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DEC announces $1.4 million in urban forestry grants awarded to communities statewide


Fri, Dec 18th 2020 05:35 pm

New York State Department of Environmental Conservation Commissioner Basil Seggos announced grant awards totaling $1.4 million for urban forestry projects across the state to help communities inventory, plant and maintain public trees. The grants are part of DEC’s urban and community forestry program, which works to increase public awareness of the importance of trees while helping communities develop and implement comprehensive tree management plans to create healthy forests while enhancing quality of life for residents.

“Healthy community forests provide a host of environmental, economic and social benefits, including wildlife habitat, watershed protection, flood reduction, increased property values, and improved public health,” Seggos said. “Gov. Andrew Cuomo is investing in the health of New York’s communities through the state's Environmental Protection Fund, providing crucial assistance for our state’s vital forests to thrive.”

The 38 projects to receive funding were selected from a total of 154 applications, ranked by cost effectiveness, lasting benefits, use of partnerships, inclusion of outreach and education, and support from local stakeholders. The urban forestry grants complement DEC's ongoing initiatives to address invasive species, climate change, environmental degradation, environmental justice, and urban sprawl. Over the past nine years, New York has funded more than $11.4 million in grants to support projects with a total value of more than $18.3 million.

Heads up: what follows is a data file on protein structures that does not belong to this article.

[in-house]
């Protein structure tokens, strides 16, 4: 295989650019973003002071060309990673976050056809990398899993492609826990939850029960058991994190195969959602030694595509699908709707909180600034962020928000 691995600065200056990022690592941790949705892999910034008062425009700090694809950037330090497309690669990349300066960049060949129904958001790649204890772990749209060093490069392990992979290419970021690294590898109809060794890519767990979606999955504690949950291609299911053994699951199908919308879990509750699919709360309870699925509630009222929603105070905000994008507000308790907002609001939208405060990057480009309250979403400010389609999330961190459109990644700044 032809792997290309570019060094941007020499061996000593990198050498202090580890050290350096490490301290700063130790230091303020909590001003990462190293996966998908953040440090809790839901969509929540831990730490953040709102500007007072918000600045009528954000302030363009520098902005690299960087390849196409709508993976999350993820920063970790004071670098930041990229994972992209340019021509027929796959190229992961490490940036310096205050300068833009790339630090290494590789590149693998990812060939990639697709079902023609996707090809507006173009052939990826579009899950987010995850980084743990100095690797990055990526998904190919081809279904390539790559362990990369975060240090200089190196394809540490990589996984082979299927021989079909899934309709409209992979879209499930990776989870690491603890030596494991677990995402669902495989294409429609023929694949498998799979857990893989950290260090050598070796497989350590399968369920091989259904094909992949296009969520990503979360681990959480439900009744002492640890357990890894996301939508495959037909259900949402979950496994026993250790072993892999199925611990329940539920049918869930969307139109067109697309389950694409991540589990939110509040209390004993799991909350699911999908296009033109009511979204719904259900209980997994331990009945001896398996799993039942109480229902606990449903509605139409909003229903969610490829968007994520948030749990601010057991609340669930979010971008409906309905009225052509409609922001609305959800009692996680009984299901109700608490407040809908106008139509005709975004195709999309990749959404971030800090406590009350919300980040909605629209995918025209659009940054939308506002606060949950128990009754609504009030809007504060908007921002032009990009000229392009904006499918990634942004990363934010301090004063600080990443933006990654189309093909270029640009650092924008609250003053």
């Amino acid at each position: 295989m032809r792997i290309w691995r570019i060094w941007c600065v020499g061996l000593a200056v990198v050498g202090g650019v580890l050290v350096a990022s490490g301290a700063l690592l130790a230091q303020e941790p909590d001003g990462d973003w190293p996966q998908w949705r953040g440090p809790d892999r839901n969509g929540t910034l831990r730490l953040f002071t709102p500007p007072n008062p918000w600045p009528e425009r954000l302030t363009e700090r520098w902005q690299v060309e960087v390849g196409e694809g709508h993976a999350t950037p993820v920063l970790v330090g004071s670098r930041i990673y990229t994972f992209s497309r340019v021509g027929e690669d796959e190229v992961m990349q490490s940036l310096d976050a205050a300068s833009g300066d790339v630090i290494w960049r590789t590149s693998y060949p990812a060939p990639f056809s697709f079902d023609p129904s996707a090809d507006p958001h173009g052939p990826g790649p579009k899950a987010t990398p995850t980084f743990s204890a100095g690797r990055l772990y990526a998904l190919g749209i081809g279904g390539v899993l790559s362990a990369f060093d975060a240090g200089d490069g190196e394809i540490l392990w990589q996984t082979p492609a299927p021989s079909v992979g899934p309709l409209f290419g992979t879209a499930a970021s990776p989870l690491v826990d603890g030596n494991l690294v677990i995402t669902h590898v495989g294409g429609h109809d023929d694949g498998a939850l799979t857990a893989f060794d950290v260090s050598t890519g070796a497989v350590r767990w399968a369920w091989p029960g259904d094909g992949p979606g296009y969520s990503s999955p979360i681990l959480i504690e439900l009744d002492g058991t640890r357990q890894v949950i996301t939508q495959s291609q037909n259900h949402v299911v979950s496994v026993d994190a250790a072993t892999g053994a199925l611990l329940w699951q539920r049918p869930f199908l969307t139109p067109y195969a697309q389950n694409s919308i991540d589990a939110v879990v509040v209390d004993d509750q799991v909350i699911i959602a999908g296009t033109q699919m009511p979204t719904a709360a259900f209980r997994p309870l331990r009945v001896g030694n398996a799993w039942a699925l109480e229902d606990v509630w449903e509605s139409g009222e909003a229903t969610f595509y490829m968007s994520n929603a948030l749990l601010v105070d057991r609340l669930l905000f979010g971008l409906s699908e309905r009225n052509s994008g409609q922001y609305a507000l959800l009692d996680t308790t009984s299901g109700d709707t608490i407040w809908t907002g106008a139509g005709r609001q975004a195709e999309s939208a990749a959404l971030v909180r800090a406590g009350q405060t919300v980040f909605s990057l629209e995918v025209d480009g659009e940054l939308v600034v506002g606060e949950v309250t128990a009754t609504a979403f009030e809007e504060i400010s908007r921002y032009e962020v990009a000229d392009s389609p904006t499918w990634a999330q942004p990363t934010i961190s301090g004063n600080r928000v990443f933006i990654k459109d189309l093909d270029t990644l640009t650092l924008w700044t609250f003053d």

Western New York awards include:

Cattaraugus County

  • City of Olean – $32,750; tree inventory and management plan

Erie County

  • Buffalo Olmsted Parks Conservancy Inc. – $75,000; tree maintenance
  • Cornell Cooperative Extension Erie County – $22,342; education
  • Village of Depew – $25,617; tree inventory and management plan
  • Town of Grand Island – $50,000; tree inventory and management plan

Niagara County

  • City of North Tonawanda – $50,000; tree inventory and management plan

For more information about DEC's urban and community forestry program, visit DEC's website.

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